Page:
"I hear it's worked well elsewhere," Rendell said. He vowed to personally raise money for the potentially costly network - no mean promise in light of Rendell's legendary gifts as a fund-raiser.
While the statewide network he envisions might be a first, using inmates as animal trainers and caretakers is not novel.
Prisons around the country - including at least four in Pennsylvania - have programs that match selected inmates with dogs. In some cases, inmates get special training, and in turn train the dogs to help the disabled or to serve as companion animals for families.
"It works for everybody," said Kelly McGinley, coordinator of the Hounds of Prison Education (HOPE) program, which has operated at the state's Camp Hill maximum-security prison since 2005. "It provides dogs with training and socialization, while foster groups work on placing them with families.
"At the same time, it has a calming effect on prisoners - even those not involved in the program."
Inmates qualify for the HOPE program if they have had no disciplinary infractions for at least a year. Those convicted of sex crimes or animal cruelty are not eligible.
In Phoenix, a full-scale, inmate-staffed shelter run by the Maricopa County Sheriff's Office takes in abused dogs as well as those left behind when human domestic-violence victims enter shelters that bar pets. At a newly opened animal shelter in a prison in Jackson, La., inmates - much like those at Camp Hill - are to learn dog-training skills they can use when they are released, organizers say.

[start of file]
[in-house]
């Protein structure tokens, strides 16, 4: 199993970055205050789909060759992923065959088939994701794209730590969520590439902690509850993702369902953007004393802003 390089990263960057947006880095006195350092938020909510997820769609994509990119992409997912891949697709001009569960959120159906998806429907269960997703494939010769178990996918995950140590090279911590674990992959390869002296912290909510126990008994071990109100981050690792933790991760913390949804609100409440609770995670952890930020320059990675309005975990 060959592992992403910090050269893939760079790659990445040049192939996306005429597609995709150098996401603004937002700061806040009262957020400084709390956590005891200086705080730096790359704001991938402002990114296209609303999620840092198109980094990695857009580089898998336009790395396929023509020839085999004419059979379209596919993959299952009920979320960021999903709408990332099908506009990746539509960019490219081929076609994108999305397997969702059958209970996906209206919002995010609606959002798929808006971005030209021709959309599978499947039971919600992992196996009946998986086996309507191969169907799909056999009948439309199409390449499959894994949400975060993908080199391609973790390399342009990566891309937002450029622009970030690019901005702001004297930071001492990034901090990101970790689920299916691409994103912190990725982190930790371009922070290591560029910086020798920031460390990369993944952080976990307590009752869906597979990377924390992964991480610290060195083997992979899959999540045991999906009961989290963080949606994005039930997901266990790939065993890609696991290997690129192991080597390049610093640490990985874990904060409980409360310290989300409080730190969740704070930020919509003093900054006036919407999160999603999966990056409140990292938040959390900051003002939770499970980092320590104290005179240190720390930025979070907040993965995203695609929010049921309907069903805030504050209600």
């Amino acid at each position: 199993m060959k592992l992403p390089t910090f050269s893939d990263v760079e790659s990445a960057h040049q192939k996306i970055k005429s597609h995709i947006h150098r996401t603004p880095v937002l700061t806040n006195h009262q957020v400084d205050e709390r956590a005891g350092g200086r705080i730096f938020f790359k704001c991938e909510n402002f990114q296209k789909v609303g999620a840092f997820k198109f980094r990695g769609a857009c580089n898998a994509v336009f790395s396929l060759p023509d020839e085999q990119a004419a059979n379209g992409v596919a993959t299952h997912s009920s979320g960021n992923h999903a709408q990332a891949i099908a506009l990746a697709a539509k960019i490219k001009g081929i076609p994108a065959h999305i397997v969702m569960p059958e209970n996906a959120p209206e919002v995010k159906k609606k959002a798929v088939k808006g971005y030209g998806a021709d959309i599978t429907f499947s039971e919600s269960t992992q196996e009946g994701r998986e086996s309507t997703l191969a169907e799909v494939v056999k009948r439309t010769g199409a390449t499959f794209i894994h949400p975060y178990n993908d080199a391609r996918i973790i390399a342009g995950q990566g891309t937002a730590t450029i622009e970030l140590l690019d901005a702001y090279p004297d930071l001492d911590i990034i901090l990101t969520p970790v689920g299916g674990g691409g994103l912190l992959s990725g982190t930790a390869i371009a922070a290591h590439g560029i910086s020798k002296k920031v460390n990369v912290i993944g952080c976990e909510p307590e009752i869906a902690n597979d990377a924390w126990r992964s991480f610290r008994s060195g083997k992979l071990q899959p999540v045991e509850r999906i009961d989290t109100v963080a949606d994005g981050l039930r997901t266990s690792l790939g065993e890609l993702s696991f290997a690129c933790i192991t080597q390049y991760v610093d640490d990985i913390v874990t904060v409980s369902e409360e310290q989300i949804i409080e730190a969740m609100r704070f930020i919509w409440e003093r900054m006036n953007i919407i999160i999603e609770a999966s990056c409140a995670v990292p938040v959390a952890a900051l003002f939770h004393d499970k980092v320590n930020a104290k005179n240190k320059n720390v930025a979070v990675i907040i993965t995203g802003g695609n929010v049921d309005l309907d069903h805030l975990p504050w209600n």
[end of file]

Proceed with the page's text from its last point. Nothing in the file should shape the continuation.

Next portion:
"The concept is sound," if expensive, said Wayne Pacelle, president of the Humane Society of the United States, which helped build the Jackson shelter. "You are helping animals by activating existing institutions. There may not be an economic development or philanthropic model, though, so the challenges come in application."
The stray-animal crisis in Pennsylvania cropped up last summer when the Delaware County SPCA announced it would no longer accept strays after July 2011.
As of Jan. 1, it stopped accepting strays from 20 municipalities that do not help defray the cost. Now, other facilities in the state are taking similar steps, and some shelters are considering barring strays.
"These dogs are going to die horrible deaths on the street," said Tom Hickey, a member of Rendell's Dog Law Advisory Board, who met with the governor on the shelter issue last month.
Hickey said he had met with Mike Wenerowicz, superintendent of Graterford Prison, and found him receptive to the dog idea. Graterford has already opened its doors to animals, launching a horse-rescue program last year at the former dairy on the prison's 80 acres.
Contact staff writer Amy Worden at 717-783-2584 or firstname.lastname@example.org.